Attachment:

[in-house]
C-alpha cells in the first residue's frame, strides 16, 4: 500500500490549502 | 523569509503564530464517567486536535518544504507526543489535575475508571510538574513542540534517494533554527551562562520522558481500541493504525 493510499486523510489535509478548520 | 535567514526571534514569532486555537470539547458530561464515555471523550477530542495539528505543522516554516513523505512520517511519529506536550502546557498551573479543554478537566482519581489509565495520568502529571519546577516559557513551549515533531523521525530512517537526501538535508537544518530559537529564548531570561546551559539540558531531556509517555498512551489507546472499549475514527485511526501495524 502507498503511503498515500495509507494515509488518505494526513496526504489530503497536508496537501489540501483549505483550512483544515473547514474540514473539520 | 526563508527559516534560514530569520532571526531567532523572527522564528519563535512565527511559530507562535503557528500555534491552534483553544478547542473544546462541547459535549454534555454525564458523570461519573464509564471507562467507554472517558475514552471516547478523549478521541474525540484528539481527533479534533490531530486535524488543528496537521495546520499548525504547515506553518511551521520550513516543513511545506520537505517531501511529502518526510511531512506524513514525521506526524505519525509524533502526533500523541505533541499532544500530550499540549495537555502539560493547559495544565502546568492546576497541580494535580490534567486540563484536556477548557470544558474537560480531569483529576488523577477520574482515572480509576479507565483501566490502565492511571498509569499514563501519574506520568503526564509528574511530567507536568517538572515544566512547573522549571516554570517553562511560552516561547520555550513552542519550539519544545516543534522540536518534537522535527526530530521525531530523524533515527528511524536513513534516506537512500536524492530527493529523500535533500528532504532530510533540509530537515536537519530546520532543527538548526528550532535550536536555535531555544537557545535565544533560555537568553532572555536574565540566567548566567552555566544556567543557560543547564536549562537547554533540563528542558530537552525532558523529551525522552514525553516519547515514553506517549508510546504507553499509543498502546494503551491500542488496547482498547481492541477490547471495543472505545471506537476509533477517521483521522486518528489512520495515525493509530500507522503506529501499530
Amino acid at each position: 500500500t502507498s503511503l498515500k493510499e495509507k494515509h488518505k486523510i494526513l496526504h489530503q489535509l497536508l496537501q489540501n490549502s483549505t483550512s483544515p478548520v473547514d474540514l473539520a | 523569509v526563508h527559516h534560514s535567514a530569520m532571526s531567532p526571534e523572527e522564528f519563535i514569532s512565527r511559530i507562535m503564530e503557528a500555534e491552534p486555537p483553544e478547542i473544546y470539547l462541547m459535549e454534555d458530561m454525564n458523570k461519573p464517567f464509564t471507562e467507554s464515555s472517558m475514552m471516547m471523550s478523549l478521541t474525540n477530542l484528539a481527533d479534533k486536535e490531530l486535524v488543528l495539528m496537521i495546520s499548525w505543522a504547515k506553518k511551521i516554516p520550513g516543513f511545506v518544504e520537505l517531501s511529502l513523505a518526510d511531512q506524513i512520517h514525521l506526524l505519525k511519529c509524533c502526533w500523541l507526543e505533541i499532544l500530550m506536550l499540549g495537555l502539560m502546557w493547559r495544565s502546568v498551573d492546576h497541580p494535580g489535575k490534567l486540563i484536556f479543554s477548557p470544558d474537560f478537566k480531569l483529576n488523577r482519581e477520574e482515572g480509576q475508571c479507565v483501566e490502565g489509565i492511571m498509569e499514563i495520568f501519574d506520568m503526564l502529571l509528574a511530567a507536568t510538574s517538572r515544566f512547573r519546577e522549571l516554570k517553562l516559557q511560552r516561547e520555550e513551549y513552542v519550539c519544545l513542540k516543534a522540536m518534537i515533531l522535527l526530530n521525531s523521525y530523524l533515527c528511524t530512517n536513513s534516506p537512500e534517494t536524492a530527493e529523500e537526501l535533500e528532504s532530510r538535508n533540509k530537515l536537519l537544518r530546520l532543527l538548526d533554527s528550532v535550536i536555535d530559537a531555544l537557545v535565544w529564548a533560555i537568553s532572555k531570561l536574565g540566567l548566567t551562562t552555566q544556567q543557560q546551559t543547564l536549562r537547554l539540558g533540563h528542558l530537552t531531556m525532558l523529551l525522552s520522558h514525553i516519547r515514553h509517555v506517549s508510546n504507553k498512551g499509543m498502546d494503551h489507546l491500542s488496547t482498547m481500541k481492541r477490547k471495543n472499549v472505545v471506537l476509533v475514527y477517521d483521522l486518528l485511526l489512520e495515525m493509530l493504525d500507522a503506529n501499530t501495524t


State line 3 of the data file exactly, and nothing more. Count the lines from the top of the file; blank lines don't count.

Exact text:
Amino acid at each position: 500500500t502507498s503511503l498515500k493510499e495509507k494515509h488518505k486523510i494526513l496526504h489530503q489535509l497536508l496537501q489540501n490549502s483549505t483550512s483544515p478548520v473547514d474540514l473539520a | 523569509v526563508h527559516h534560514s535567514a530569520m532571526s531567532p526571534e523572527e522564528f519563535i514569532s512565527r511559530i507562535m503564530e503557528a500555534e491552534p486555537p483553544e478547542i473544546y470539547l462541547m459535549e454534555d458530561m454525564n458523570k461519573p464517567f464509564t471507562e467507554s464515555s472517558m475514552m471516547m471523550s478523549l478521541t474525540n477530542l484528539a481527533d479534533k486536535e490531530l486535524v488543528l495539528m496537521i495546520s499548525w505543522a504547515k506553518k511551521i516554516p520550513g516543513f511545506v518544504e520537505l517531501s511529502l513523505a518526510d511531512q506524513i512520517h514525521l506526524l505519525k511519529c509524533c502526533w500523541l507526543e505533541i499532544l500530550m506536550l499540549g495537555l502539560m502546557w493547559r495544565s502546568v498551573d492546576h497541580p494535580g489535575k490534567l486540563i484536556f479543554s477548557p470544558d474537560f478537566k480531569l483529576n488523577r482519581e477520574e482515572g480509576q475508571c479507565v483501566e490502565g489509565i492511571m498509569e499514563i495520568f501519574d506520568m503526564l502529571l509528574a511530567a507536568t510538574s517538572r515544566f512547573r519546577e522549571l516554570k517553562l516559557q511560552r516561547e520555550e513551549y513552542v519550539c519544545l513542540k516543534a522540536m518534537i515533531l522535527l526530530n521525531s523521525y530523524l533515527c528511524t530512517n536513513s534516506p537512500e534517494t536524492a530527493e529523500e537526501l535533500e528532504s532530510r538535508n533540509k530537515l536537519l537544518r530546520l532543527l538548526d533554527s528550532v535550536i536555535d530559537a531555544l537557545v535565544w529564548a533560555i537568553s532572555k531570561l536574565g540566567l548566567t551562562t552555566q544556567q543557560q546551559t543547564l536549562r537547554l539540558g533540563h528542558l530537552t531531556m525532558l523529551l525522552s520522558h514525553i516519547r515514553h509517555v506517549s508510546n504507553k498512551g499509543m498502546d494503551h489507546l491500542s488496547t482498547m481500541k481492541r477490547k471495543n472499549v472505545v471506537l476509533v475514527y477517521d483521522l486518528l485511526l489512520e495515525m493509530l493504525d500507522a503506529n501499530t501495524t